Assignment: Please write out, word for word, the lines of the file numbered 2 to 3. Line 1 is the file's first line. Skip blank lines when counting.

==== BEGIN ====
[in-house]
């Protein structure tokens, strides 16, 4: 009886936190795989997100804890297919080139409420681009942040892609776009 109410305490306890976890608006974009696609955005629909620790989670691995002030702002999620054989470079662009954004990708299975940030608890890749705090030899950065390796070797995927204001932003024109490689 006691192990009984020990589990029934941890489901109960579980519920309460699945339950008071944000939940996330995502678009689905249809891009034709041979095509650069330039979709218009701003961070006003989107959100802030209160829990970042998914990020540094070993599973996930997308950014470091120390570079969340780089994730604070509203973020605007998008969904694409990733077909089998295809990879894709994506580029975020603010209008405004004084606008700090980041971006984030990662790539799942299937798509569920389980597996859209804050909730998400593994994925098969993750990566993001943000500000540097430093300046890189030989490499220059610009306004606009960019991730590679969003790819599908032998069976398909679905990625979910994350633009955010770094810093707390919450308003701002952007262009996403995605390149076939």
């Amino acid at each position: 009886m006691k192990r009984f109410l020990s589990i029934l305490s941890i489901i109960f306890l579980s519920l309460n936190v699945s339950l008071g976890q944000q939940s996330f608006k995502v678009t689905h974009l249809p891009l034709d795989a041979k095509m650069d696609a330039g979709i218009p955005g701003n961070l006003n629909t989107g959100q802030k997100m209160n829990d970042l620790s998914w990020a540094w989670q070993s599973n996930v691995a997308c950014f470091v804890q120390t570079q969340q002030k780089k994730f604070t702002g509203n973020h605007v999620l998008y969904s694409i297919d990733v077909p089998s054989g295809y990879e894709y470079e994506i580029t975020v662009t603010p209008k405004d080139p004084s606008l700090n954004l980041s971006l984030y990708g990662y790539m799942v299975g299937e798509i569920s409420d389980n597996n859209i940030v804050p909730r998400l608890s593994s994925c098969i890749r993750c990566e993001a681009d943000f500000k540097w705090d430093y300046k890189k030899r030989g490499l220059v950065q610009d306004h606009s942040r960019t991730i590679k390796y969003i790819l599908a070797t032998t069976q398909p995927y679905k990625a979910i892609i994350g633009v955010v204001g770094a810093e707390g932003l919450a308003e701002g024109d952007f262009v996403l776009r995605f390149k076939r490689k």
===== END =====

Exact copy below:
């Protein structure tokens, strides 16, 4: 009886936190795989997100804890297919080139409420681009942040892609776009 109410305490306890976890608006974009696609955005629909620790989670691995002030702002999620054989470079662009954004990708299975940030608890890749705090030899950065390796070797995927204001932003024109490689 006691192990009984020990589990029934941890489901109960579980519920309460699945339950008071944000939940996330995502678009689905249809891009034709041979095509650069330039979709218009701003961070006003989107959100802030209160829990970042998914990020540094070993599973996930997308950014470091120390570079969340780089994730604070509203973020605007998008969904694409990733077909089998295809990879894709994506580029975020603010209008405004004084606008700090980041971006984030990662790539799942299937798509569920389980597996859209804050909730998400593994994925098969993750990566993001943000500000540097430093300046890189030989490499220059610009306004606009960019991730590679969003790819599908032998069976398909679905990625979910994350633009955010770094810093707390919450308003701002952007262009996403995605390149076939």
């Amino acid at each position: 009886m006691k192990r009984f109410l020990s589990i029934l305490s941890i489901i109960f306890l579980s519920l309460n936190v699945s339950l008071g976890q944000q939940s996330f608006k995502v678009t689905h974009l249809p891009l034709d795989a041979k095509m650069d696609a330039g979709i218009p955005g701003n961070l006003n629909t989107g959100q802030k997100m209160n829990d970042l620790s998914w990020a540094w989670q070993s599973n996930v691995a997308c950014f470091v804890q120390t570079q969340q002030k780089k994730f604070t702002g509203n973020h605007v999620l998008y969904s694409i297919d990733v077909p089998s054989g295809y990879e894709y470079e994506i580029t975020v662009t603010p209008k405004d080139p004084s606008l700090n954004l980041s971006l984030y990708g990662y790539m799942v299975g299937e798509i569920s409420d389980n597996n859209i940030v804050p909730r998400l608890s593994s994925c098969i890749r993750c990566e993001a681009d943000f500000k540097w705090d430093y300046k890189k030899r030989g490499l220059v950065q610009d306004h606009s942040r960019t991730i590679k390796y969003i790819l599908a070797t032998t069976q398909p995927y679905k990625a979910i892609i994350g633009v955010v204001g770094a810093e707390g932003l919450a308003e701002g024109d952007f262009v996403l776009r995605f390149k076939r490689k």